Surviving the Christmas Pageant

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Surviving the Christmas Pageant: Top 10 tricks for with children with autism, sensory processing disorder or language difficulties

The Christmas Pageant is full of fun, joy and… sensory overload for even the most typical of children.  For children with autism, sensory processing disorder or language difficulties it can be a nightmare. The great news is that with a little careful planning, you make the event a positive experience for all.

 

Preparation

  • Sensory Diet: Ensure kids are well fed, toileted, dressed appropriately and have had LOTS of their sensory diet input before leaving home.
  • Watch last year’s pageant on the iPad so your child knows what to expect if they haven’t been before, or even just as a reminder.
  • Choose your location well (e.g. ideally position yourself near to a patch of grass where the child can play and run around if needed, and close to public toilets).
  • Take a photo of your child in the clothes they are wearing as you leave for the pageant and write your mobile phone number on their arm in permanent marker.

 

In the moment

  • Use ‘waiting’ activities (e.g. blowing bubbles, chalk drawing, iPad, activity books (eg sticker books, mazes, dot-to-dots) to kill time while waiting for the action to begin.
  • Use a visual timer (physical timer or an iPad/iPhone App) to indicate how long until the pageant begins and/or how long until it’s over. Maybe even use a social story to outline what to expect  expected in more detail.
  • Take sensory aids such as noise reduction headphones or iPod with favourite or familiar music as ‘white noise’ to mask the noise around them, deep pressure clothing (e.g. Jet skins or weighted vests), oral chew toys, fidget toys or ‘sensory snack’ foods. Ideally allow the child to carry these on their own body in a bum bag or personal bag.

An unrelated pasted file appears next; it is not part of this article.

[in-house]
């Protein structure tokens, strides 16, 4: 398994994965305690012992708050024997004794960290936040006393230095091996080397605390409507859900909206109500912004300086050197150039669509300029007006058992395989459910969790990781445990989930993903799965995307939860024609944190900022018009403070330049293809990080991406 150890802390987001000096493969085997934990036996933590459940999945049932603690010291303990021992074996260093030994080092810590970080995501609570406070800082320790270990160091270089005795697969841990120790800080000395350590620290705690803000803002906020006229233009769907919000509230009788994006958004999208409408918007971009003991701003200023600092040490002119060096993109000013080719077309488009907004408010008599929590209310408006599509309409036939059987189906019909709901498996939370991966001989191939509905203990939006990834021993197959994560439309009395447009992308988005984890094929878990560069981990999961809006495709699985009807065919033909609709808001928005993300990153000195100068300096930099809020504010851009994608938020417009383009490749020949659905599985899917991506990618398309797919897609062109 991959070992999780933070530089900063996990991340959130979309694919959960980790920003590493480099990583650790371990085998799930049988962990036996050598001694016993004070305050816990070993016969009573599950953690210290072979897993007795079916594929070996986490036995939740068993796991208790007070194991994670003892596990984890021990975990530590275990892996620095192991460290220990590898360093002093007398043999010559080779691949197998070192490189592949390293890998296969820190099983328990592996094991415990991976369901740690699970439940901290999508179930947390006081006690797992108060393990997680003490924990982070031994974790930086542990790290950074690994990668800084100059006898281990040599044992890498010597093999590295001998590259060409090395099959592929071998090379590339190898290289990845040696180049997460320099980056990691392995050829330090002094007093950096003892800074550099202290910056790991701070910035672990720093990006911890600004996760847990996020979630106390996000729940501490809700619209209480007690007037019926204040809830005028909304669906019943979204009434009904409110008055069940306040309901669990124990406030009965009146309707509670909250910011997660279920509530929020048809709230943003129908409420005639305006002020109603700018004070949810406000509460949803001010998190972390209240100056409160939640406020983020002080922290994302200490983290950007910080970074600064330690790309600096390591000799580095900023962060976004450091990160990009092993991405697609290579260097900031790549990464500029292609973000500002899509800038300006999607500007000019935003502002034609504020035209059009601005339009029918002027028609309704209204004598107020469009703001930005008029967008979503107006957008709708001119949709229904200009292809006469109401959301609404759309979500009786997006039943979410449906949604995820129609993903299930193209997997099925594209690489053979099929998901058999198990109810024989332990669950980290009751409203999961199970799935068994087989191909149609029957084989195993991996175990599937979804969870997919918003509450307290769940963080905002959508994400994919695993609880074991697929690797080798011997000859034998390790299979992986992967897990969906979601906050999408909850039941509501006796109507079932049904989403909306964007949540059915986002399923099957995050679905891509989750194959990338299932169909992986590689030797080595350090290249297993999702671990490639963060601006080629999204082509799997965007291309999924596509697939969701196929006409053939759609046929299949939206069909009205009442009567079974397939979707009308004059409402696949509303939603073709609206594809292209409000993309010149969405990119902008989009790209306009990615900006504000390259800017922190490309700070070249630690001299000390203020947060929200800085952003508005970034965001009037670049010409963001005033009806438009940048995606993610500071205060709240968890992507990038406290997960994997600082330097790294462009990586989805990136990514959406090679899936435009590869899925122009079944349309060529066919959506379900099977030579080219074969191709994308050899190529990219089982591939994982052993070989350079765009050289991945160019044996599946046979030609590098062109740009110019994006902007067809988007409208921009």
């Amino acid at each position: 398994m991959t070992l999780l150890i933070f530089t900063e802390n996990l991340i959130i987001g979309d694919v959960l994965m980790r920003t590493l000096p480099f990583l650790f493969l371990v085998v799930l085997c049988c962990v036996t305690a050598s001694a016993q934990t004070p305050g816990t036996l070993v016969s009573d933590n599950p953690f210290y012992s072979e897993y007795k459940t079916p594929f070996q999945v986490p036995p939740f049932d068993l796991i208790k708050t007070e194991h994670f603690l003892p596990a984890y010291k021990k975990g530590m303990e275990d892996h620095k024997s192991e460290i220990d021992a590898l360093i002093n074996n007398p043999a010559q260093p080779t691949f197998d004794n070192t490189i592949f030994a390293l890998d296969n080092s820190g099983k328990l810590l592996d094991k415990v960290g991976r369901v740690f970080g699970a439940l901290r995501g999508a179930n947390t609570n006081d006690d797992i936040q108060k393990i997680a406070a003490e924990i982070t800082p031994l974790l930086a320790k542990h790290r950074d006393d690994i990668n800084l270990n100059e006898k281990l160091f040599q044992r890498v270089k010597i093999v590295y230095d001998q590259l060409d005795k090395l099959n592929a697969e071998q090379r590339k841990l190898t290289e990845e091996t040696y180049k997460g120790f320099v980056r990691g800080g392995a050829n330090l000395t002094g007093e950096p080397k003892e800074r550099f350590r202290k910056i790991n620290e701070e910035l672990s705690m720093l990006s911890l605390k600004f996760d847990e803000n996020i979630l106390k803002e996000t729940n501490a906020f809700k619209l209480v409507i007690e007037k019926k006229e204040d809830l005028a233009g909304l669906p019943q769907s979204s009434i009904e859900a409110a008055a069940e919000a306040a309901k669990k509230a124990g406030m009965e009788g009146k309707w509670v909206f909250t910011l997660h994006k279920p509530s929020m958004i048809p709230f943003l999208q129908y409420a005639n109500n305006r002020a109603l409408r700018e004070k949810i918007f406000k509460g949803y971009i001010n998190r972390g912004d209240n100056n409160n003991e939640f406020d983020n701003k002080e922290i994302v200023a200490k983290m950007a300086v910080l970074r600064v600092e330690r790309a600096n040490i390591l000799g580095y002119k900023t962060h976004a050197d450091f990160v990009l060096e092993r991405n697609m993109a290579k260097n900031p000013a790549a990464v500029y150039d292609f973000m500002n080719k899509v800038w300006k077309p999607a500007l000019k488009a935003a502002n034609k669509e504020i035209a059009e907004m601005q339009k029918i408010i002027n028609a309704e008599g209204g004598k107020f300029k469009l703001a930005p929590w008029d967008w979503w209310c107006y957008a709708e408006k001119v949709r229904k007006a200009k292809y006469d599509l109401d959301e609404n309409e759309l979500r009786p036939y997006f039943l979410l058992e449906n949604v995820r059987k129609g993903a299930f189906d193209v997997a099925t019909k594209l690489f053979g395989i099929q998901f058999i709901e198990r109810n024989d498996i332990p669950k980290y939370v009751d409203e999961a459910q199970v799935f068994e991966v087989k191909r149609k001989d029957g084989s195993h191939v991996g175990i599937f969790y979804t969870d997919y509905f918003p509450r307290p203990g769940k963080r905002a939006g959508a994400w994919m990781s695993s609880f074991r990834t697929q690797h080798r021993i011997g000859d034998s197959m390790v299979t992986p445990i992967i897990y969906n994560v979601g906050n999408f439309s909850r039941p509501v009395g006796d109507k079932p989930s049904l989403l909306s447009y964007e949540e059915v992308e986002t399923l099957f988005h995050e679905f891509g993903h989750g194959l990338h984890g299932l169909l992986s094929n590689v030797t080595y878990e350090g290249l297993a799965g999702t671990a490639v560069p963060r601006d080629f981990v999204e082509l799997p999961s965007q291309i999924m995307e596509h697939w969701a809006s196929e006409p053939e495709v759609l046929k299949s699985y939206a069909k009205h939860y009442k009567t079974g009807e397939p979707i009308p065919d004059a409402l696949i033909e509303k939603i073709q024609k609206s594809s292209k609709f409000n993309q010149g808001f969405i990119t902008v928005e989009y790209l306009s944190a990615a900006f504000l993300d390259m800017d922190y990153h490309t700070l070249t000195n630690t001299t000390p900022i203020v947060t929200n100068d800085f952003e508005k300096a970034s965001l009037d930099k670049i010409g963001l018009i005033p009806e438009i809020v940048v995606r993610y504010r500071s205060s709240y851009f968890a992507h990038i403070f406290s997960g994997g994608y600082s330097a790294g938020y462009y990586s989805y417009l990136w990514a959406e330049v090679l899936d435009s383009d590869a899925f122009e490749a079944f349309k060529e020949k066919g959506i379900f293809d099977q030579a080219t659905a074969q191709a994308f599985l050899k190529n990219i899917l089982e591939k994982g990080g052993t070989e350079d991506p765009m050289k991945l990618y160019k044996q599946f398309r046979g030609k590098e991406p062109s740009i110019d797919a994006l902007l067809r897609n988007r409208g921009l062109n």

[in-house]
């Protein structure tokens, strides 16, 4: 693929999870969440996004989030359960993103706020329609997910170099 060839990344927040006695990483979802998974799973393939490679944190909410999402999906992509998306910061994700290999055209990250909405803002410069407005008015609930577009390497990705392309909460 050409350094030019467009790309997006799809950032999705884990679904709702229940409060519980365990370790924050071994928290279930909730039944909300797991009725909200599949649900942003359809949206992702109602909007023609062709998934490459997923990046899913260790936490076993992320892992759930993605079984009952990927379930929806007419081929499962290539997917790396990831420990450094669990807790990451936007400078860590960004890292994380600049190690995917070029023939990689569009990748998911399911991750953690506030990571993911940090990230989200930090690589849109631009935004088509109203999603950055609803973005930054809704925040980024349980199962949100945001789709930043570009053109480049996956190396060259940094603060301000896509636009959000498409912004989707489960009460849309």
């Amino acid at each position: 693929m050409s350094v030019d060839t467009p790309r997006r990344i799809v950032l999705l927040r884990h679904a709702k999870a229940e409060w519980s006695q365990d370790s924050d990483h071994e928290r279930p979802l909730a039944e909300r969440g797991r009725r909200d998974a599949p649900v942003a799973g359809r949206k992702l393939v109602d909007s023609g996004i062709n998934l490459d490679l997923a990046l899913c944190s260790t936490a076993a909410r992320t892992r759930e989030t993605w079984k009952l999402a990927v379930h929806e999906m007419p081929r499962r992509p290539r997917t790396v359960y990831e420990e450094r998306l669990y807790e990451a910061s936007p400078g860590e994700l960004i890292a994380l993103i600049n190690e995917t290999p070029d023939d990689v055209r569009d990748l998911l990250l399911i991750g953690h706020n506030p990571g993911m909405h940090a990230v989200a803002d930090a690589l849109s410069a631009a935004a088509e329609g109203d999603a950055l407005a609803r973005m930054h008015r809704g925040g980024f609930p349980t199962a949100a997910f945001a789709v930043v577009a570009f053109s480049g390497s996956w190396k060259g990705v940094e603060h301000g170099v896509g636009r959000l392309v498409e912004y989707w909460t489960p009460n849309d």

• Provide regular small snacks and drinks (ideally small chewy foods or hard sucking foods) for regulation help throughout the day, not just as ‘food’ when hungry.  Make sure you take a BIG drink bottle for hydration and regulation.
  • Teach the action plan to the child if they get lost (e.g. stand still and yell for mum, do not move, count to 20 then look for a ‘safe’ person (police, first aider, traffic marshal) and show them your parents mobile number).

 

After the event

  • Don’t try to beat the crowds when leaving– stay put after the event has finished and the crowd will disappear around you very quickly giving kids more space and less sensory overload.
  • Don’t plan any further events that day. Instead give the child time to ‘chill out’ and ensure you give them lots of extra sensory diet input to help counteract the overload experienced during the pageant.

 

Plan well and make the day a positive memory for all.

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